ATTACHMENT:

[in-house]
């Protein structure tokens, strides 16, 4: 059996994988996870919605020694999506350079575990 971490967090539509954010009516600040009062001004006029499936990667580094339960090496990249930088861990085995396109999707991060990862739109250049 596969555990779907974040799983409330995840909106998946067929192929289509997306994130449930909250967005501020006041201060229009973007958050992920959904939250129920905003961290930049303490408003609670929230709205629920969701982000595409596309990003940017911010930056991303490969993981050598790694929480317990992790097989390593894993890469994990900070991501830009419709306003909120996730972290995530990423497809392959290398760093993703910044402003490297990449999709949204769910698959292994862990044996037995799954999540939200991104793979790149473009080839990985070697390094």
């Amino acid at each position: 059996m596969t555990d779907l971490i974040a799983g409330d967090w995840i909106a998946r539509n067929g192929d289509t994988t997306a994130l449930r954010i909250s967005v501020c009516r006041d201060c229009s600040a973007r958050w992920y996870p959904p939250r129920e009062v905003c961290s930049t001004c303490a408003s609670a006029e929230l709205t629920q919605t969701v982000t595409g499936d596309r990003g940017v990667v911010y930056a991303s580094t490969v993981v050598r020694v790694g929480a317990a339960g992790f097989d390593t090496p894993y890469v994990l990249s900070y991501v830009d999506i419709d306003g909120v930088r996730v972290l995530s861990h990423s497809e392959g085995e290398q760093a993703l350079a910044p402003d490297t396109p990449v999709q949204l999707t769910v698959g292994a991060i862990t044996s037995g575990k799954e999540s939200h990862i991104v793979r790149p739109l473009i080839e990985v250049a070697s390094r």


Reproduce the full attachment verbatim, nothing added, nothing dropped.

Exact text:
[in-house]
């Protein structure tokens, strides 16, 4: 059996994988996870919605020694999506350079575990 971490967090539509954010009516600040009062001004006029499936990667580094339960090496990249930088861990085995396109999707991060990862739109250049 596969555990779907974040799983409330995840909106998946067929192929289509997306994130449930909250967005501020006041201060229009973007958050992920959904939250129920905003961290930049303490408003609670929230709205629920969701982000595409596309990003940017911010930056991303490969993981050598790694929480317990992790097989390593894993890469994990900070991501830009419709306003909120996730972290995530990423497809392959290398760093993703910044402003490297990449999709949204769910698959292994862990044996037995799954999540939200991104793979790149473009080839990985070697390094």
């Amino acid at each position: 059996m596969t555990d779907l971490i974040a799983g409330d967090w995840i909106a998946r539509n067929g192929d289509t994988t997306a994130l449930r954010i909250s967005v501020c009516r006041d201060c229009s600040a973007r958050w992920y996870p959904p939250r129920e009062v905003c961290s930049t001004c303490a408003s609670a006029e929230l709205t629920q919605t969701v982000t595409g499936d596309r990003g940017v990667v911010y930056a991303s580094t490969v993981v050598r020694v790694g929480a317990a339960g992790f097989d390593t090496p894993y890469v994990l990249s900070y991501v830009d999506i419709d306003g909120v930088r996730v972290l995530s861990h990423s497809e392959g085995e290398q760093a993703l350079a910044p402003d490297t396109p990449v999709q949204l999707t769910v698959g292994a991060i862990t044996s037995g575990k799954e999540s939200h990862i991104v793979r790149p739109l473009i080839e990985v250049a070697s390094r």